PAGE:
labour law

(redirected from Labour policy)
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labour law

the body of legislation and judicial decisions concerned with INDUSTRIAL RELATIONS, TRADE UNIONS and employment. Labour law has two main forms:
  1. individual labour law, relating to the rights and obligations of individual employees.

    From the 1960s onwards the volume of law in this area has grown considerably, partly as a response to European Union legislation. The Employment Act 1975 was particularly important as it established the right not to be unfairly dismissed (see UNFAIR DISMISSAL). Other important legislation in this era proscribed DISCRIMINATION on grounds of race or sex. In the 1980s individual rights were weakened somewhat. For example, the qualifying period for the right not to be unfairly dismissed was extended. However, legislation by the European Union counterbalanced this trend to some extent, and in the 1990s employees' rights in the areas of dismissal, MATERNITY RIGHTS, PARENTAL LEAVE and WORKING TIME were widened and strengthened;

  2. collective labour laws, relating to the activities of TRADE UNIONS and the conduct of INDUSTRIAL RELATIONS and COLLECTIVE BARGAINING. Traditionally, the law has not played an important role in industrial relations, and agreements made between unions and employers are not legally binding (see VOLUNTARISM). However, industrial relations has become increasingly subject to legal intervention in recent years (see JURIDIFICATION). In the 1970s a statutory union recognition procedure was established (subsequently repealed) by the Employment Act 1975. This law also required that employers consult over REDUNDANCIES and pass to unions information relevant to collective bargaining (see DISCLOSURE OF INFORMATION). In the 1980s and 1990s the conduct of STRIKES, TRADE UNION IMMUNITIES, SECONDARY ACTION, and the CLOSED SHOP were all the subjects of legislation, much of it aimed at eradicating what the government saw as trade union abuses. Recently a new STATUTORY UNION RECOGNITION PROCEDURE was introduced. Whilst union action continues to be highly regulated, labour law is now seen to be less hostile to unions than it was in the 1980s and 1990s. See MINIMUM WAGE.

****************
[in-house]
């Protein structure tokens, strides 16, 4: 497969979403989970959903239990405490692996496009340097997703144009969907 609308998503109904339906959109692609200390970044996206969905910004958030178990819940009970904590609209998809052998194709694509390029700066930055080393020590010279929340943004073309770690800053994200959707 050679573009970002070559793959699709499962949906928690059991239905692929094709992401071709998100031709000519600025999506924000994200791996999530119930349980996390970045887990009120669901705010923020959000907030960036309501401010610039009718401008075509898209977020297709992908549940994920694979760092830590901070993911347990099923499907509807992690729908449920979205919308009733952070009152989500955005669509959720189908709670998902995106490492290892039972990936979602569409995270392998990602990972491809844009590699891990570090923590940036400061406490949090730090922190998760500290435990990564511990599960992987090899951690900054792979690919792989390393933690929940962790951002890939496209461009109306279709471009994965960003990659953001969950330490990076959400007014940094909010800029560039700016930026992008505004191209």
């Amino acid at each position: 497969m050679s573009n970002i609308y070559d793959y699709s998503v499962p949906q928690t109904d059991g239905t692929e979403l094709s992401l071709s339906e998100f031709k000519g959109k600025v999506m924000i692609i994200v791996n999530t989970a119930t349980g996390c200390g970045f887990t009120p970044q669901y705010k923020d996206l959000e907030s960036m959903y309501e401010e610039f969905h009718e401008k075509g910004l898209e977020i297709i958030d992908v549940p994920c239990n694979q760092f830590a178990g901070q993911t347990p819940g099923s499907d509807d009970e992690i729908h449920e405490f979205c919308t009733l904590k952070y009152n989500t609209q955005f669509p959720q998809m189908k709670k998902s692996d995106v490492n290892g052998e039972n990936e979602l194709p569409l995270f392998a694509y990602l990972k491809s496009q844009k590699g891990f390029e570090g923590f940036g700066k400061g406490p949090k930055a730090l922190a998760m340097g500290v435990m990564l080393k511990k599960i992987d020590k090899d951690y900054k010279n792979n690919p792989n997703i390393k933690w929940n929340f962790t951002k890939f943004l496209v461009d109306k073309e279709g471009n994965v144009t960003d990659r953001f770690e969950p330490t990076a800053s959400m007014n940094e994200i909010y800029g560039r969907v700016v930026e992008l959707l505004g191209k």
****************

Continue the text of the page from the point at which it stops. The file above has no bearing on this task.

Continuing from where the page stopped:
References in periodicals archive ?
SARGODHA -- Punjab Minister for Labour and Human Resources Ansar Majeed Niazi has said that social security hospitals would be established across the province and new labour policy was being evolved which would be presented in the assembly soon.
They demanded convening of a national labour conference to devise a new labour policy. The meeting was addressed by United Workers Welfare Organisation leaders, Zafar Saif Khattak, Malik Naveed and others.
Pakistan's first labour policy was devised in 1972 wherein May 1 was declared an official holiday for the first time.
Ume Laila Azhar, Executive Director, HomeNet Pakistan, said the PTI government has taken numerous steps to ensure social and economic welfare of the workers during its first 100 days, included finalisation of Punjab Labour Policy 2018.
According to the Labour Policy 2018, the employees of commercial institutions would be able to fight for their rights, while efforts to establish Workers Welfare Fund were being made on provincial level.
The Punjab Labour Policy 2018 has been formulated to focus on labour rights guaranteed by the Constitution of Pakistan, labour laws and International Labour Organisation (ILO) Conventions.
Labour inspections and reporting system has been revamped in the new Labour Policy to ensure safety and health of workers at their work place.
The new labour policy aims to offer solutions to these complaints, and has proposed to strengthen employer-employee relations to avoid labour disputes, and a labour bank to protect the jobs and interests of domestic workers.
'Labour policy cynical' - Cruddas LABOUR'S policy chief has hit out at the leadership for parking bold reforms in favour of "cynical nuggets of policy" designed to appeal to the press and focus groups.
FNC panel is discussing the local market regulations as part of its debate on the Ministry of Labour policy.
He added: "I believe that perceptions of Labour policy are in danger of being taken backwards." But another of Blair's key allies in New Labour, former No 10 spin chief Alastair Campbell, backed Miliband and compared the price freeze with the New Deal policies offered by Blair to voters in 1997.
My impression of Labour policy was that Keynesian spending to stimulate economic activity was the order of the day.